As I mentioned before, pretty much all the previous main characters put in an appearance. Paul and Vanni were the ones who had the meatiest secondary roles, as they deal with having a bombshell dropped on them when Paul's ex-girlfriend, Terri, unexpectedly passes away. I like how they were able to weather through this crisis and come out on top, keeping their marriage intact, even though it was primarily Vanni who had the most adjusting to do. Ms. Carr also brings back long-time, Virgin River residents, Jo and Nick Fitch, who I don't believe we've seen since the first book of the series when Nick made a pass at Mel and got his butt kicked. We get to learn why Nick behaves the way he does, and what happened to cause the rift in their marriage. They end up becoming surrogate parents/grandparents for Ellie and her kids, while Ellie helps them rebuild their marriage and reconnect in their love for one another. We also get to meet Noah's friend, George, an older, retired minister who I really liked. I hope he'll be visiting Virgin River often. Last, but certainly not least, we finally get to witness the wedding of Luke and Shelby, attended by the entire Riordan and McIntyre clans.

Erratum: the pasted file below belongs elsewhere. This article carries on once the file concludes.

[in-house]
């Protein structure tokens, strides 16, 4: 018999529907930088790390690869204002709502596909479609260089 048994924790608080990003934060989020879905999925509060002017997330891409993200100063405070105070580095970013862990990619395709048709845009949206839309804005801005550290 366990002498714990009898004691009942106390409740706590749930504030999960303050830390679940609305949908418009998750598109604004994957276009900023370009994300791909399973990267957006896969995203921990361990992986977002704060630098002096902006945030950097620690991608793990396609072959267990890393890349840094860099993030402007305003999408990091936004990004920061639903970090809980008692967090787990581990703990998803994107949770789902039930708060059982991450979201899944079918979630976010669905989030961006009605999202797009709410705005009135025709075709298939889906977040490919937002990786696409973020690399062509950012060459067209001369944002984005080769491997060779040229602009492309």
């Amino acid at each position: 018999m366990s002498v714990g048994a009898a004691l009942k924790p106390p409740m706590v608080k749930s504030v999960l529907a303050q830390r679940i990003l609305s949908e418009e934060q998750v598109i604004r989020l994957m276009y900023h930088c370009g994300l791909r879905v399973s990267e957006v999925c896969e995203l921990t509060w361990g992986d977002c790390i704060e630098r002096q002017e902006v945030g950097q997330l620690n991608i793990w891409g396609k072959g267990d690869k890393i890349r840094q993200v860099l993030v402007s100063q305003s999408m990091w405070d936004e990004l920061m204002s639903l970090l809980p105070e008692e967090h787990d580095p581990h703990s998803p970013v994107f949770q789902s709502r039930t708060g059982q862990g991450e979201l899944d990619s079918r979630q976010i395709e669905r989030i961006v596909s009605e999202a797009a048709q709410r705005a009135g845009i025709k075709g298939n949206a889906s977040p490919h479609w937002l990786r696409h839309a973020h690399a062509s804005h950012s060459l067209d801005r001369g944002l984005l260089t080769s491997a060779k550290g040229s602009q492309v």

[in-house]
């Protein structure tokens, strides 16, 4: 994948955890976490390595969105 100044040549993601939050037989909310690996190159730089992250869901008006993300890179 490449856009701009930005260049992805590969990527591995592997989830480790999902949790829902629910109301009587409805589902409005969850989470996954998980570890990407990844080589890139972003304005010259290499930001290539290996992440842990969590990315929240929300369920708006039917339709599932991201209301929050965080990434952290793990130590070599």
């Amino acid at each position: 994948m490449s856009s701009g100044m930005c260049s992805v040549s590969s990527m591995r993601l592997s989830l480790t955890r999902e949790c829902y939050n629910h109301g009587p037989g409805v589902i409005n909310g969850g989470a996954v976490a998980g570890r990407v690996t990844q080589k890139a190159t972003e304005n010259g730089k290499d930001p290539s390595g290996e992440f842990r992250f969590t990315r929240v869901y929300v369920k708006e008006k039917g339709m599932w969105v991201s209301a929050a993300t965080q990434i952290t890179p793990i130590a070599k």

Overall, Forbidden Falls was an enjoyable read. It would be darn near impossible not to like one of these books. However, for some reason, I didn't find it to be un-put-down-able. I simply didn't have that, "Aww, do I really have to stop" feeling when it was time to put it down, nor that burning need to pick it back up again. I also felt like it was a bit less polished than some of the other books in the series. I detected some mild repetition that could have been tightened up. These two things almost made me give the book four stars, although it would have been a very solid four stars. There wasn't anything wrong with it per se. I loved the characters, and the story was good. It just didn't quite move me as much as some of the other books in the series have, but then Robyn Carr managed to make me teary-eyed, not once, but twice, during the final pages, which I thought warranted the extra half-star after all. Bravo, Ms. Carr for grabbing me in the end, and for writing another lovely story in the Virgin River series.